Beijing, China, 4 July – Portuguese-Chinese partnerships in banking and law are “prospering” and helping to cement the role of Portugal as “China’s bridge to the world,” particularly the Portuguese-speaking world, according to English-language newspaper China Daily.
In an article published on 28 June entitled, “Iberian hub and China’s bridge to the world,” the largest English-language newspaper in China noted that the banking and financial sector had gained importance in Portugal and pointed to the case of state financial group Caixa Geral de Depósitos, which in Macau controls Banco Nacional Ultramarino (BNU).
“It is a good moment for BNU.” It is posting record growth. The Macau government is promoting economic activity in the region, which has stimulated business and trade, which means more business for the bank,” the bank’s chairman Rodolfo Lavrador told China Daily.
“BNU is an excellent example of the relationship between the two countries. It could be a guide for Portuguese companies that want to invest in China and in Macau. It could also be a reference point to identify investment opportunities in the Portuguese-speaking world in countries such as Brazil, Angola, Mozambique, Cape Verde and East Timor, with which Portugal has excellent relations,” said the chairman of the bank.
BNU, which has been in Macau for over a century, posted a 25 percent rise in profit in 2010.
According to Lavrador, Portuguese companies are going to China seeking partnerships with local businesspeople and new tourism and new technologies are opportunities for small and medium-sized companies.
BNU’s objectives include expanding its presence in Macau, but also in Asia in general.
More recently Portuguese law firms have been setting themselves up in China, such as Cuatrecasas Gonçalves Pereira which has large Portuguese groups as it clients as well as Spanish companies, to which it provides business and tax law services.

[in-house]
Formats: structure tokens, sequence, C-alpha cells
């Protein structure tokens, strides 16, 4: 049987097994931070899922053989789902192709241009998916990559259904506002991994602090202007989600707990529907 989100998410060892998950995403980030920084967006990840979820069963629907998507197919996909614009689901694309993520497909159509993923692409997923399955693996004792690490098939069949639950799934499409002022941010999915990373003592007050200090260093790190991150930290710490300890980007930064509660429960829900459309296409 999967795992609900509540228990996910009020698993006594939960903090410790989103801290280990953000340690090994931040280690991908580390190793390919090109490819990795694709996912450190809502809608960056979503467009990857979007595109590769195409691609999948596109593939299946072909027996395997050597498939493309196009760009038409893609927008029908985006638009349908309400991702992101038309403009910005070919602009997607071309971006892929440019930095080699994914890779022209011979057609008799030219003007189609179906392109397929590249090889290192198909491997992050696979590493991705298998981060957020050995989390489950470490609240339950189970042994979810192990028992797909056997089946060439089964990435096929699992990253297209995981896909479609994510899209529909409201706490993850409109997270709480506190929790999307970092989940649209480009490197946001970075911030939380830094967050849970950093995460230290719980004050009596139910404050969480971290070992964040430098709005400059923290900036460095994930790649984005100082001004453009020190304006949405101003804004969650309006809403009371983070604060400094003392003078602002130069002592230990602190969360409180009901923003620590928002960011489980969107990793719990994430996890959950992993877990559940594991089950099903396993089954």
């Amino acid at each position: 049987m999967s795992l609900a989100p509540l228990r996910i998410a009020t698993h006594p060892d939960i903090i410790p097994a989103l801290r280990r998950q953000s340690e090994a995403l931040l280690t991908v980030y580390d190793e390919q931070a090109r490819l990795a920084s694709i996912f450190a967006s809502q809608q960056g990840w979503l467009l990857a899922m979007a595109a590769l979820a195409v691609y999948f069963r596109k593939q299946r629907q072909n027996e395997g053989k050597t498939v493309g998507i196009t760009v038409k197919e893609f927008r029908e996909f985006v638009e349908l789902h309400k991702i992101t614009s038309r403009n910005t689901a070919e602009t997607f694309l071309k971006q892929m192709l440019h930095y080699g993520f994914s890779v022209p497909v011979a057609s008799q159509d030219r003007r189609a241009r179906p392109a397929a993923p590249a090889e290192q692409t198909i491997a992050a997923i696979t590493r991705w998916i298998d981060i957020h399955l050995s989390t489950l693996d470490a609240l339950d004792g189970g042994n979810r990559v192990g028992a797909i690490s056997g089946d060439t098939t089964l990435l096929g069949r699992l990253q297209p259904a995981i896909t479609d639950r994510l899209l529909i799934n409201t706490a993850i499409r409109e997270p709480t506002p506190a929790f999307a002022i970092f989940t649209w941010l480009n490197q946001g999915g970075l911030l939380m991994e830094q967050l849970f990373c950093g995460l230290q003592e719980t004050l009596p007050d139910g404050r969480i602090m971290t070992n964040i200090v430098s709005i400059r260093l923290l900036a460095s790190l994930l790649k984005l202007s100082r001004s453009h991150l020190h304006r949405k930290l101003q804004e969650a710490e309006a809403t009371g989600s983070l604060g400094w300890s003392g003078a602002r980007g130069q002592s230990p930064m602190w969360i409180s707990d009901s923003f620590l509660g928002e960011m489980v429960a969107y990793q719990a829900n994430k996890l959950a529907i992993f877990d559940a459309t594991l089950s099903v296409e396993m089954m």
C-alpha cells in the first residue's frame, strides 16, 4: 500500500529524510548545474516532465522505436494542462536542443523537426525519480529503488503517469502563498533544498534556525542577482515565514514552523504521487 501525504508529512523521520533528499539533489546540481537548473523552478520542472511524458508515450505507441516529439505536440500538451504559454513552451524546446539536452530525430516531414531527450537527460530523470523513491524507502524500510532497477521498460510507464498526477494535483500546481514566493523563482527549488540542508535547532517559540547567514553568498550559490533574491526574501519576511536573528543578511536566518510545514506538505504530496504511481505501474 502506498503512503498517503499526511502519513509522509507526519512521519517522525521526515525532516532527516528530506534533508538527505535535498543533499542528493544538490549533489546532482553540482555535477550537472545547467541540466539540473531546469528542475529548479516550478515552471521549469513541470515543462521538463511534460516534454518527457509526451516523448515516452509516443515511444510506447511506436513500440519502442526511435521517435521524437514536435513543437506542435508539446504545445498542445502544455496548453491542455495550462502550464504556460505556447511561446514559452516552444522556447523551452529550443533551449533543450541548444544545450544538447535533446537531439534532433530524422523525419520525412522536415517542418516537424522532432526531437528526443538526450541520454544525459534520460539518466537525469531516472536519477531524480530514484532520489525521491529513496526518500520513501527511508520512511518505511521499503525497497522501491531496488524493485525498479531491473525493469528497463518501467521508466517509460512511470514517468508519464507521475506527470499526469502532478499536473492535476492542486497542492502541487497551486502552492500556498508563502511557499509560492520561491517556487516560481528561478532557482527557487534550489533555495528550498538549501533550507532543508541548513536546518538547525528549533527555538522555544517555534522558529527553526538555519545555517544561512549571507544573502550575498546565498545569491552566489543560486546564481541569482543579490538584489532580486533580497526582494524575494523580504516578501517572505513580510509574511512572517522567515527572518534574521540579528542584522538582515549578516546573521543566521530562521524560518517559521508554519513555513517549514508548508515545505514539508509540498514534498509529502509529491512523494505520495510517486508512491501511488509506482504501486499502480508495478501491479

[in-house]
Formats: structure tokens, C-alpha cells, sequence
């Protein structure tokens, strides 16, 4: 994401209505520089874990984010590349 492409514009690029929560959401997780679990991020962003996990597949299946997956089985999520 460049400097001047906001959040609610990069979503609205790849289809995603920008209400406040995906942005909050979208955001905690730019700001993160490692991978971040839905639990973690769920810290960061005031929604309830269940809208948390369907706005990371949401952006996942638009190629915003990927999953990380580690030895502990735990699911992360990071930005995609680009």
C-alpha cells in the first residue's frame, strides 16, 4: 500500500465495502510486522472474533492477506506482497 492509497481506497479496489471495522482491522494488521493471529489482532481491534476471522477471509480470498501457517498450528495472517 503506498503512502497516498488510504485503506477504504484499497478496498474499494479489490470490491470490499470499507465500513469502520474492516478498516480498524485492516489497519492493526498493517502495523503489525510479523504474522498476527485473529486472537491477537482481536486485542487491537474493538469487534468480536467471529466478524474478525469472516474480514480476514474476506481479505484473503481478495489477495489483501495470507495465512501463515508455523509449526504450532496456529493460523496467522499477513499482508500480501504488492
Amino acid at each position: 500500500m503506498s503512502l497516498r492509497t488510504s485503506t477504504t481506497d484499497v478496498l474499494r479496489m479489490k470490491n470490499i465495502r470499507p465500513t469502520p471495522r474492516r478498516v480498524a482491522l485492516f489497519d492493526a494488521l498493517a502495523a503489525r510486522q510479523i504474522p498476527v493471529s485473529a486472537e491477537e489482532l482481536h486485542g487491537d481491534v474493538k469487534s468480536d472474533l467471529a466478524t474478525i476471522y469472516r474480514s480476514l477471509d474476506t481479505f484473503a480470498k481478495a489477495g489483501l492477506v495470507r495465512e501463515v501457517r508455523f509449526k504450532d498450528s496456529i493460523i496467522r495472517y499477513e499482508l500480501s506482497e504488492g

“Our offices in Shanghai were opened because we felt that our clients wanted to business there, set up their companies or have trade relations with China. We understood that we had to follow them and be in the market,” Manuel Castelo Branco, managing partner of Cuatrecasas Gonçalves Pereira told China Daily.
“Now our office in Shanghai is a string window through which the Chinese can look at our firm and say that we are their partners for investments in any country where we have a base,” he said.
Portugal’s largest law firm, PLMJ is in Macau via a partnership with DSL Lawyers.
The PLMJ International Legal Network also includes a partnership with Dacheng, China’s largest law firm, desks in Angola and Mozambique, as well as local offices in Angola and Mozambique: Gabinete Legal de Angola (GLA) e Gabinete Legal de Moçambique (GLM).
The China daily also noted the role of Macau Forum and other institutions in the autonomous region of China in bringing the business communities from both countries closer together.
Whilst Chinese imports in Portugal grew over 32 percent last year, exports to China rose by almost 61 percent, and trade between China and all the Portuguese-speaking countries expanded by around 50 percent.
The article noted Portugal’s potential, for Chinese companies, in supplying European markets and others thanks to its good logistics and communications facilities.
Other attractions, it noted, are a “highly qualified” workforce and a “strategic” location along with a privileged relationship with Portuguese-speaking countries. (macauhub)